On the basis of structure, storm tracks, and general characteristics, anticyclones are divided into the following four distinct types:
(1) Subtropical highs:
These anticyclones develop in the subtropical regions. They are large in area, elongated in shape and very deep in vertical extent. They are almost permanent high- pressure systems positioned in the subtropical high-pressure belts.
They are most often stagnant. Whenever they move, they move very sluggishly. These anticyclones are well developed over the oceans, while there is low pressure over the continents.
(2) Polar Continental highs:
These cold anticyclones form over continental surfaces in winter. They are produced by radiational cooling of the earth’s surface. At about 2500 meters above sea- level they lose their identity. They are made up of a very shallow layer of cold air.
(3) Highs embedded between cyclones:
These anticyclones are merely the sluggish systems which are found between the more vigorous individual cyclones. These wedges of high pressure are Inert, and produce clear and fine weather after the more turbulent cyclonic weather.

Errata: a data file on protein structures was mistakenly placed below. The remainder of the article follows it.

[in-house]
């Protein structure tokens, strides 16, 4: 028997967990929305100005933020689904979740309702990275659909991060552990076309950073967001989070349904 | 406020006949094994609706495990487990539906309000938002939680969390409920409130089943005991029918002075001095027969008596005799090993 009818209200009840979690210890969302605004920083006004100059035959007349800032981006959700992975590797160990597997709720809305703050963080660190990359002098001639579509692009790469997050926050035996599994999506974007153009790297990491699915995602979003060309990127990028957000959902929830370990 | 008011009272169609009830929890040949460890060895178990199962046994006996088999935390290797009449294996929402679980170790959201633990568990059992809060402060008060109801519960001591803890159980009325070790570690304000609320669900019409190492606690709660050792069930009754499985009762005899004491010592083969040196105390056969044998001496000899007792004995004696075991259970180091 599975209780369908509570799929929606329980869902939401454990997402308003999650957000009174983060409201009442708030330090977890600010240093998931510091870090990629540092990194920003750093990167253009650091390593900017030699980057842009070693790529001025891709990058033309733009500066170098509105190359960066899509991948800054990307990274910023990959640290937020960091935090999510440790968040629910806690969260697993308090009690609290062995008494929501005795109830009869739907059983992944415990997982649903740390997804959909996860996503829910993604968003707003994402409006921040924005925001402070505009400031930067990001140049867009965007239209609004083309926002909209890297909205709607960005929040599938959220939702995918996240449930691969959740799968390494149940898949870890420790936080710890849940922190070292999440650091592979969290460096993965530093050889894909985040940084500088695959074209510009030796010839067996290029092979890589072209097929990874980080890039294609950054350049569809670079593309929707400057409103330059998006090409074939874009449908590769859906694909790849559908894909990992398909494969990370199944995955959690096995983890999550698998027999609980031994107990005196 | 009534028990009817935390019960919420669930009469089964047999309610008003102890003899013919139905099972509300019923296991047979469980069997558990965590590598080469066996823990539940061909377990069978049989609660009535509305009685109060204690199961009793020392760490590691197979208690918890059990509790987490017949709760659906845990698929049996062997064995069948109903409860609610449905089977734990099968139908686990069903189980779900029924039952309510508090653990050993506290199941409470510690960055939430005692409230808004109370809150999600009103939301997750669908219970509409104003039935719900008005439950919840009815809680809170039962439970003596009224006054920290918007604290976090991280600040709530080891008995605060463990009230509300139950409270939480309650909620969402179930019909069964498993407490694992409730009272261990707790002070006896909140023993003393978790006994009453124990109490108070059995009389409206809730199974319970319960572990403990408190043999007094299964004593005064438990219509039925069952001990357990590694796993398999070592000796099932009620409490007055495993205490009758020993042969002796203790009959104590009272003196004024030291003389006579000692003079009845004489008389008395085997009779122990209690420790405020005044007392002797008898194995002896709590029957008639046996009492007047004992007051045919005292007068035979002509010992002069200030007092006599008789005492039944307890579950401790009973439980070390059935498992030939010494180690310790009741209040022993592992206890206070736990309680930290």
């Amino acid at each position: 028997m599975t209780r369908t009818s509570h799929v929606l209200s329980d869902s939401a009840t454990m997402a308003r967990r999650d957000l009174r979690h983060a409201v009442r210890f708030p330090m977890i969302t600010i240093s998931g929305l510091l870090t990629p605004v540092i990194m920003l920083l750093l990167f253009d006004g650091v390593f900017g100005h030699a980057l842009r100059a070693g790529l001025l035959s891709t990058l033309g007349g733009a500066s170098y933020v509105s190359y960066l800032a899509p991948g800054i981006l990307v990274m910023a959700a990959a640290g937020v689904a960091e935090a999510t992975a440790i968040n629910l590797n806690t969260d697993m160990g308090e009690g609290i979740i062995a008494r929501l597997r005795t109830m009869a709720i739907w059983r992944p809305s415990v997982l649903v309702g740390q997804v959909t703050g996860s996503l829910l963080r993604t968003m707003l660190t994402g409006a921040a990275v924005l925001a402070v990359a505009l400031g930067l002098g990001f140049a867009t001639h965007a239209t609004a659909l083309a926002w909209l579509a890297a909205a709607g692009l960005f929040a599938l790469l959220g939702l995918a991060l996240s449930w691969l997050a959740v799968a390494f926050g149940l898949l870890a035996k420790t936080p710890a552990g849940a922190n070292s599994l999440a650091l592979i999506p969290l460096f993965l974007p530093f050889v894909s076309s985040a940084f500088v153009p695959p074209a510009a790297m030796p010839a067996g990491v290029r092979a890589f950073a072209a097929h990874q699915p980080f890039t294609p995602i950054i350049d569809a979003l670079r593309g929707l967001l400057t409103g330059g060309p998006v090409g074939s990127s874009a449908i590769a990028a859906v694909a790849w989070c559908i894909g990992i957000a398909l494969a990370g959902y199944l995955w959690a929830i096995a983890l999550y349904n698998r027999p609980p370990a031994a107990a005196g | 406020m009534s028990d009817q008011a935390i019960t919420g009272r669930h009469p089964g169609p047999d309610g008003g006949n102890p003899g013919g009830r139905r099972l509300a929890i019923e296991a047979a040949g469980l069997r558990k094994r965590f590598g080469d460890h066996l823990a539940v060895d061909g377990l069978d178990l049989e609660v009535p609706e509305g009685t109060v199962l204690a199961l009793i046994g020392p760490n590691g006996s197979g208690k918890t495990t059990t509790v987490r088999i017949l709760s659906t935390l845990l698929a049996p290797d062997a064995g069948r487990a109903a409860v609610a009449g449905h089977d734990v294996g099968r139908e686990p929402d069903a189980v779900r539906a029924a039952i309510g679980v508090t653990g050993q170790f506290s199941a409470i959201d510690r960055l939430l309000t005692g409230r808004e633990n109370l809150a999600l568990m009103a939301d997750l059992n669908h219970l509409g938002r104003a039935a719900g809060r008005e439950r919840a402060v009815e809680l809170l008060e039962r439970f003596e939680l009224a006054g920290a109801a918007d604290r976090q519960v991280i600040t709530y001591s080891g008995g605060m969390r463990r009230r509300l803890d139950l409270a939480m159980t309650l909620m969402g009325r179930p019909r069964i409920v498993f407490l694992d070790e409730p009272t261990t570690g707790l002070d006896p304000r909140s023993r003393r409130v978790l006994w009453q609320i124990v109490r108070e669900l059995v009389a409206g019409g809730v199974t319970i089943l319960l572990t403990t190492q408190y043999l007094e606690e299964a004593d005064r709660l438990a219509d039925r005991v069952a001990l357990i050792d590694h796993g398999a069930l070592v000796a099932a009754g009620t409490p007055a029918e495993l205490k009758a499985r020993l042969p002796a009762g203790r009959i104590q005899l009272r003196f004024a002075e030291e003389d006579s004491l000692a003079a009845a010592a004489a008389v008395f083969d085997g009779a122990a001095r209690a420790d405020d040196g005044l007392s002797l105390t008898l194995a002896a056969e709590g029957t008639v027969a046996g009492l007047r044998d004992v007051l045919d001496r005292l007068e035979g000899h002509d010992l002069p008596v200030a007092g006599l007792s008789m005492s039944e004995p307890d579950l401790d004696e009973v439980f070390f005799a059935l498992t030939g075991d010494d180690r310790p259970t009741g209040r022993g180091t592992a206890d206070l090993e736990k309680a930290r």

(4) Polar-outbreak highs:
Generally the last member of a cyclone family is followed by a great outbreak of cold and dense polar air, which may move even into the tropical regions. Sometimes a well-developed depression in the middle latitudes draws on its rear rapidly moving masses of cold polar air.
These anticyclones while moving equator-ward slow down. These cold and dry polar air masses pick up moisture from the warm subtropical oceans and are transformed within a period of two or three days into subtropical warm anticyclones.